Adopting an adolescent or adult dog from an animal shelter or rescue group can be a wonderful experience, especially if you are well-informed.  You’ve probably already done some preparation to get ready for the homecoming, so let’s look at some of the common challenges and solutions for those crucial first weeks.

What to Expect:

No matter the care that your new dog received at the shelter, rescue or foster home from which you’ve adopted, every dog deals with significant stress when transitioning to a different living situation.  Dogs thrive on consistency, and your adopted dog will have dealt with lots of uncertainty.  So, adopting a dog can be a bit like peeling an onion, with owners learning a little bit more about their dog’s personality as the pooch rebounds and adapts. As a result, some adopted dogs are deceptively quiet during the first couple weeks in a new home; while others act in a frenetic, hyperactive manner.

It is not unusual for an adopted pooch to demonstrate some distress or anxiety upon separation or confinement.  This might mean that your new dog cries, barks, whines or scratches during early days and nights.  Expect this possibility, have a plan of action, and an iron will to avoid reinforcing your dog by attempting to soothe him, yelling or caving in.  Your neighbors may be much more forgiving if you let them know what is happening, too (a warning best delivered with baked goods!).

What to Do

How you act influences how your dog will cope with this transition and is reflected in his behavior.  You may feel sympathy for your dog’s previous history, and you’ll undoubtedly want to help him feel better.  Unfortunately, these kind hearted feelings often lead owners to shower excessive, emotionally-charged attention on new pets.  This simply continues the emotional roller-coaster for Fido, rather than having the desired effect.  The best way to comfort your dog is to set a predictable routine, prevent him from getting into trouble and provide calm, slightly aloof interactions.  Imagine your dog as a kind of foreign exchange student arriving in your home, knowing little of your language or culture.  Show him the basics-where the bathroom is, what time meals are served-without a tidal wave of gushing affection and excitement.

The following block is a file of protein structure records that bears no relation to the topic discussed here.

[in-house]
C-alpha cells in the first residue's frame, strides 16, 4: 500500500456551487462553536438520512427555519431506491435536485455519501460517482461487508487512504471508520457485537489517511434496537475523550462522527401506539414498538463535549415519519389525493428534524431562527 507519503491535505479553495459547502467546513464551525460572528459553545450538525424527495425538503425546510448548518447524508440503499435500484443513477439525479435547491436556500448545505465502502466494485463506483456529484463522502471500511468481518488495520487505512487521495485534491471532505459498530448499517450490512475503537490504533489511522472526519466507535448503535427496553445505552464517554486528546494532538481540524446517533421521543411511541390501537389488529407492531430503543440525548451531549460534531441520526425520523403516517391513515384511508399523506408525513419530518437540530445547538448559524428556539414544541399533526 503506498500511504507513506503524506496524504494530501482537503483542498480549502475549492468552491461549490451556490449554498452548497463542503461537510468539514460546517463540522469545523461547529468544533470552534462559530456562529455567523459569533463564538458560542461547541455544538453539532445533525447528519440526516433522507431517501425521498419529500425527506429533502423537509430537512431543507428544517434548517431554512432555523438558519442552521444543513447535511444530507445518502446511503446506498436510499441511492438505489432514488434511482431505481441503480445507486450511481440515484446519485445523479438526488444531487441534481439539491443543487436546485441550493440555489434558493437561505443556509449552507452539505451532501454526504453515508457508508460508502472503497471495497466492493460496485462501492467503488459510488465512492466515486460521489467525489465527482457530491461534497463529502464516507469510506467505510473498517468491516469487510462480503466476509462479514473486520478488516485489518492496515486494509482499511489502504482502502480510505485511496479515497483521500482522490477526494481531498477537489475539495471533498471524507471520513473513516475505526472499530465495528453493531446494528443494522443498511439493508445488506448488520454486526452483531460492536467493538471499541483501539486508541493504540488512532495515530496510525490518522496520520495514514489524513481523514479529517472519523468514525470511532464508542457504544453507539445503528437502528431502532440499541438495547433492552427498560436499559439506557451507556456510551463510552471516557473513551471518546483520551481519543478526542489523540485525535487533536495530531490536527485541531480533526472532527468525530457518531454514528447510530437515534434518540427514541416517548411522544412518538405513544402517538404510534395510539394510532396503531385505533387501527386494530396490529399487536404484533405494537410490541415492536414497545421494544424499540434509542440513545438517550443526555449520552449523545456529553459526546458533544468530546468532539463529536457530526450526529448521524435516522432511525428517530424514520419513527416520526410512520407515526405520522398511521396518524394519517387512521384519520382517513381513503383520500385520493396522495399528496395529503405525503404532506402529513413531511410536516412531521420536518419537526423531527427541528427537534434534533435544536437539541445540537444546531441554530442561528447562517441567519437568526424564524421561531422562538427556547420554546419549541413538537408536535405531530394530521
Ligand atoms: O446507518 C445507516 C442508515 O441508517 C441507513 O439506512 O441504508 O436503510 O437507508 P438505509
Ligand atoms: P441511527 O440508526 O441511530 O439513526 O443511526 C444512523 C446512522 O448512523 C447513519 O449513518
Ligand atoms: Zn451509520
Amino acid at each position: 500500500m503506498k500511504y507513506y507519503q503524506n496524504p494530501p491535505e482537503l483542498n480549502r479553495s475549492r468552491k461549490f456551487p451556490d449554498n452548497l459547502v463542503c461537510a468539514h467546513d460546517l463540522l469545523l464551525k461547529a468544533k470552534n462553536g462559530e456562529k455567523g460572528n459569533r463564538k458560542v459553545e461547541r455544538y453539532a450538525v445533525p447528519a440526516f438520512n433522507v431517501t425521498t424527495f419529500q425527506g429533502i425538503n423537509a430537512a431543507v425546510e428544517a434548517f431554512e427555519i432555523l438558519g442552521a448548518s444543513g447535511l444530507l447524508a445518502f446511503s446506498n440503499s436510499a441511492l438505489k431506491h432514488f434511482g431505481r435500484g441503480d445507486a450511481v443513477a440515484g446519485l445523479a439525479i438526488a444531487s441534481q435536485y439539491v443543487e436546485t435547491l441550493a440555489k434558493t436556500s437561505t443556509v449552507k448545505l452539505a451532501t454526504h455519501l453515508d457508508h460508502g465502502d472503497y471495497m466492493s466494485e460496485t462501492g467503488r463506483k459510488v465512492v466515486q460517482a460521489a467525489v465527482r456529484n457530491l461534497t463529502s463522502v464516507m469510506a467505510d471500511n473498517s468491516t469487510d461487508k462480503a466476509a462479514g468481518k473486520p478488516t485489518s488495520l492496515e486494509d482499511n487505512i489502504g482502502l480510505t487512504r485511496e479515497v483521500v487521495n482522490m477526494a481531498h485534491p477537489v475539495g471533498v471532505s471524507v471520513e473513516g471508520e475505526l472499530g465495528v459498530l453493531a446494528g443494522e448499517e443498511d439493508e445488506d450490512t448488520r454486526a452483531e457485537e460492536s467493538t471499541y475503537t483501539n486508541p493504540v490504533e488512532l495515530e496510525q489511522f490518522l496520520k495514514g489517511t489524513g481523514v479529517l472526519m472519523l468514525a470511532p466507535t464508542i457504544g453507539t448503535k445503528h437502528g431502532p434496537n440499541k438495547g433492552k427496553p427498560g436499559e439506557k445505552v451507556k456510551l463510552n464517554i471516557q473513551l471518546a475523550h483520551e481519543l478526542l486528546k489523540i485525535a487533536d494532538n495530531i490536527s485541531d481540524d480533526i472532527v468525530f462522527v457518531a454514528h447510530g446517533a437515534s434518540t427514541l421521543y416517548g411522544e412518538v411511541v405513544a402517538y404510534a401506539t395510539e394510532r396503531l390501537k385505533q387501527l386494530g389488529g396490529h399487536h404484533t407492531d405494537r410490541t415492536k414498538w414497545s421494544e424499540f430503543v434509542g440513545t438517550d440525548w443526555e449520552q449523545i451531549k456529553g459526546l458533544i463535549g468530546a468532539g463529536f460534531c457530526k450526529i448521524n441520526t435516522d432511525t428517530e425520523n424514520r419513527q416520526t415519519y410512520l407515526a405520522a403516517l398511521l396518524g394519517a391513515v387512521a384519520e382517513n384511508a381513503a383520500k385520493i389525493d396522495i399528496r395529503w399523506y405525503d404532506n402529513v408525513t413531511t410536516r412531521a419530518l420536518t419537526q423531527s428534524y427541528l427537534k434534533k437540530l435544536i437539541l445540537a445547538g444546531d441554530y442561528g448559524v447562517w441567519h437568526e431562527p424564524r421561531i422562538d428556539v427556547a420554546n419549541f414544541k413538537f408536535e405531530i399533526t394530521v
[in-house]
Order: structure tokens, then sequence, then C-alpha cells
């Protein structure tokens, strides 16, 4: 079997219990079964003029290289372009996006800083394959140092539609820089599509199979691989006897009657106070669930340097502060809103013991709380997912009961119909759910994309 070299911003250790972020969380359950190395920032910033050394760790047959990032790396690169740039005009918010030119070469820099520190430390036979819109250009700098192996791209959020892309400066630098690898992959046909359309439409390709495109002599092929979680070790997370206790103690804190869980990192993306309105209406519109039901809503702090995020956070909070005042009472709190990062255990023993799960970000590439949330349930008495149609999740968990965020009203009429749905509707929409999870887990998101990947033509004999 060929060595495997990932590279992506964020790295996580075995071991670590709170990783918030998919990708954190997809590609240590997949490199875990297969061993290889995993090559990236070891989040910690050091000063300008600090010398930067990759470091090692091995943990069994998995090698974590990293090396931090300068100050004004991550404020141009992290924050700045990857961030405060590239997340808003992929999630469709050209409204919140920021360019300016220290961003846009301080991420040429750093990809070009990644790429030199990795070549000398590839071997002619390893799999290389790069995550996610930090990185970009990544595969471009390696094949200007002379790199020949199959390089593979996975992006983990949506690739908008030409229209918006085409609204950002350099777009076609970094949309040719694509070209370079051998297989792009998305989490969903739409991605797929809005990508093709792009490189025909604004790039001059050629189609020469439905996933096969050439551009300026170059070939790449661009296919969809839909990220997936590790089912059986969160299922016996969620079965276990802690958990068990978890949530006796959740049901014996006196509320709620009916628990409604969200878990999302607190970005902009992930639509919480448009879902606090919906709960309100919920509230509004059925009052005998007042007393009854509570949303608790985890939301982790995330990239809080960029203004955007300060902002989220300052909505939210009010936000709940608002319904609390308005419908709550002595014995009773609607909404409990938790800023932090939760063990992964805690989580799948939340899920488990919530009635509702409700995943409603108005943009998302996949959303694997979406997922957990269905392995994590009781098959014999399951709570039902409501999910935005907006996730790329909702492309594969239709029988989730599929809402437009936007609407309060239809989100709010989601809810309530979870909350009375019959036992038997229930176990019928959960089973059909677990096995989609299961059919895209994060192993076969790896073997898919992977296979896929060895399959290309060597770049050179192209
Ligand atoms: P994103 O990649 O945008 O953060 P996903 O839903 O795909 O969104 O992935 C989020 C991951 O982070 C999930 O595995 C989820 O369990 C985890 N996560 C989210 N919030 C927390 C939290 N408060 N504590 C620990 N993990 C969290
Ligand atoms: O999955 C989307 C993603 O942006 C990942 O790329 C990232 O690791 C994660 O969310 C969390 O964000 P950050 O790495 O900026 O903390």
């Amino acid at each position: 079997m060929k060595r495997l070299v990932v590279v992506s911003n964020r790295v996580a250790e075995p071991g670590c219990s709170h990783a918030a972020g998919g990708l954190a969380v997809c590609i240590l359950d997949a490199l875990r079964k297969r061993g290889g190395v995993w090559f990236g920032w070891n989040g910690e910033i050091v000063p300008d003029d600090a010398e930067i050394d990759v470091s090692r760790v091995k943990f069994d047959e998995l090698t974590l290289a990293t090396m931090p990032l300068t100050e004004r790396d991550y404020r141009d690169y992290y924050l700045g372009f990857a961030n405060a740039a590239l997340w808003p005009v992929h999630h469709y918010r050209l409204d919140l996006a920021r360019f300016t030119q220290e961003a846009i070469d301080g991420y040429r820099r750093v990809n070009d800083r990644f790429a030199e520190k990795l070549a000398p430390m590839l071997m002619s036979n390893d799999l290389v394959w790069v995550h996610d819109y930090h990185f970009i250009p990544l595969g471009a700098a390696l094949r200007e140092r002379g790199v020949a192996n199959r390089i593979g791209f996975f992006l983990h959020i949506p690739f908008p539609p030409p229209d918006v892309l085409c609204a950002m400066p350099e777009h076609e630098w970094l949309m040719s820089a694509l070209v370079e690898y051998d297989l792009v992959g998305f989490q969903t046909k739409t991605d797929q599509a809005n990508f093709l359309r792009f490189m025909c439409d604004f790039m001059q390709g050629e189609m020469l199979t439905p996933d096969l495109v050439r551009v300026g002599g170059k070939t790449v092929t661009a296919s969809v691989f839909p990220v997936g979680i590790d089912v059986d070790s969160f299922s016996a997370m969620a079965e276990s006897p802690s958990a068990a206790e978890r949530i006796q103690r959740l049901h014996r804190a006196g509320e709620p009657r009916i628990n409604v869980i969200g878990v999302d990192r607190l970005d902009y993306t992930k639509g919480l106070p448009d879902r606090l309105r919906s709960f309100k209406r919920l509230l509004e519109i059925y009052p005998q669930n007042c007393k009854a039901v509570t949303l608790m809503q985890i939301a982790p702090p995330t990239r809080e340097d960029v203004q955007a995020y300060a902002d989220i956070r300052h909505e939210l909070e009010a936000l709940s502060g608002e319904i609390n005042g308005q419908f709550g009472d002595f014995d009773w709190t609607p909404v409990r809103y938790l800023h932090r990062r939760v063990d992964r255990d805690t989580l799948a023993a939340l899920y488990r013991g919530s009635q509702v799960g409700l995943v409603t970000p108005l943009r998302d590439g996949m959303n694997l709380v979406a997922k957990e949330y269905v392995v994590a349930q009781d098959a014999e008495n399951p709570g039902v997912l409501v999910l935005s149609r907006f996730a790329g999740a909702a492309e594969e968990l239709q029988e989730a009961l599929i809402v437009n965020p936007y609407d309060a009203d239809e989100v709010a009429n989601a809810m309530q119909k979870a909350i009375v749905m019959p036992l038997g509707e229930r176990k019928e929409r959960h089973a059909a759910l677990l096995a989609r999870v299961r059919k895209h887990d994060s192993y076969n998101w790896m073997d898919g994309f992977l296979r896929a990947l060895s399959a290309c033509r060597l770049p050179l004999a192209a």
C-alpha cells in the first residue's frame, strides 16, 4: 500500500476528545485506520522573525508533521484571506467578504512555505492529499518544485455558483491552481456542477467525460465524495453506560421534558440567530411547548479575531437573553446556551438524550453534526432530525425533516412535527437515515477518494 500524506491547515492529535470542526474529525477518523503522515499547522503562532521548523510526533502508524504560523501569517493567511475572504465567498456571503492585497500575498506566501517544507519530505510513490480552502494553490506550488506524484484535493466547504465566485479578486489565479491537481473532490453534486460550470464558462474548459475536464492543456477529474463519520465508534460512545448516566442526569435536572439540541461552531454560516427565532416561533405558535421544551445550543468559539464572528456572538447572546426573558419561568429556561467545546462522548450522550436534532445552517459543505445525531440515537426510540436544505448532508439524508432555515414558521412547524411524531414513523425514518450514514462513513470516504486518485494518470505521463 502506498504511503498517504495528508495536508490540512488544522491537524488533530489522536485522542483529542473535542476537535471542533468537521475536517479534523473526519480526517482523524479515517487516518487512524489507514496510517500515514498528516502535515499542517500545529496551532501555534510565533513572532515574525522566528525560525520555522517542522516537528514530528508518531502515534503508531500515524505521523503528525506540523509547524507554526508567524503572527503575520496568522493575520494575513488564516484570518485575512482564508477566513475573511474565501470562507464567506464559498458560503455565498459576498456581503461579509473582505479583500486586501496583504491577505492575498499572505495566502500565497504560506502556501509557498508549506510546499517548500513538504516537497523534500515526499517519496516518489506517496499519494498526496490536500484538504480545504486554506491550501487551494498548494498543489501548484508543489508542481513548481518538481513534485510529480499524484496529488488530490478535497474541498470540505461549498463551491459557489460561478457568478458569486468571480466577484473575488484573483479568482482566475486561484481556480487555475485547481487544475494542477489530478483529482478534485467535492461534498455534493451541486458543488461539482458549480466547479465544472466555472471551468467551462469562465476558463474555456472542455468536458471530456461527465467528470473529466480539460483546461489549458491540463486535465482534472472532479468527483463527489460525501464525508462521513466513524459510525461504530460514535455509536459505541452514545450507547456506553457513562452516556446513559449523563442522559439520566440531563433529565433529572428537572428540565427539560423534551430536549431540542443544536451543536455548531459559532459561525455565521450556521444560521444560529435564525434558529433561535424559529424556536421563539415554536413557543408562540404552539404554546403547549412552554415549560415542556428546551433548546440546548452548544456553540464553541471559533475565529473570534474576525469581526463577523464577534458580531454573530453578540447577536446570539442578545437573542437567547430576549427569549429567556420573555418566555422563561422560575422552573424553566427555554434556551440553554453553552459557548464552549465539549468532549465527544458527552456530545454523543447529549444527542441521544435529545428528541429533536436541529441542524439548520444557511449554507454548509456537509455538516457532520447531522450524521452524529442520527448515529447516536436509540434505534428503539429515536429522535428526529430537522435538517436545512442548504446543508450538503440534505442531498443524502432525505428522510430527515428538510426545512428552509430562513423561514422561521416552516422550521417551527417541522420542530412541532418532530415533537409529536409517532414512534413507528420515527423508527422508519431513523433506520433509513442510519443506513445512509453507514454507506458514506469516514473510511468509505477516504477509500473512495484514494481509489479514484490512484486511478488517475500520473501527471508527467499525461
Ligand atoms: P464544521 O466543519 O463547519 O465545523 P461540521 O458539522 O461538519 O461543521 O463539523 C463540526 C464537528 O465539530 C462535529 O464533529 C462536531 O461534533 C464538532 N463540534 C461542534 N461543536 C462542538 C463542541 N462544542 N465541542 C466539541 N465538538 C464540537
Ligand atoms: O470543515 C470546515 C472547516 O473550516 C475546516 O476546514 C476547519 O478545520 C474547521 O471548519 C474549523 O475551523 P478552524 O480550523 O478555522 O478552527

Your adoptee should have a quiet confinement area that is neither in the most chaotic part of your house nor completely isolated from daily happenings.  Confinement will ultimately be a safe haven and contain destructive behaviors.  Feed your dog his meals in the confinement area to sweeten his association with that place. Confinement time should always be accompanied by a novel and spectacular distraction for your dog.  Give Fido a durable food-dispensing toy stuffed with something tasty (e.g. peanut butter, kibble, bananas, biscuits, carrots, plain yogurt), a sterilized bone, deer antler of odor-free bully stick during confinement, and put it away when confinement ends.  Remember, too, that confinement isn’t just for when you are absent.  Use your crate or pen for cool-down times several times a day, while you read a book or have a cup of tea.

Repeat this mantra to yourself every day:  “I must manage my dog’s freedom in my house at all times!”.  Your dog must be directly supervised by a responsible adult, without exception.  Especially effective techniques are to either attach a 4-6 foot, lightweight leash to your belt, or simply let it drag from Fido’s collar [only with supervision]. This promotes bonding and allows you to keep your dog close, remove him from your couch, and deter him from eating the curtains.  Plus, your dog learns how to settle down and simply rest at your feet while you work, read, eat or watch t.v.  Beware!  This is the time when most owners get frustrated with attending to the dog or overly trustworthy.  But, when pooch pees on the rug or eats your best shoes, you’ve only yourself to blame.

Consistency, predictability, and tranquility are some of the best gifts that you can provide your dog and yourself during your first few weeks together.  But, don’t be afraid to ask for help from professionals if you are uncertain.  Whether you simply need some guidance or are facing a problem you cannot solve, we’ll help you start off right!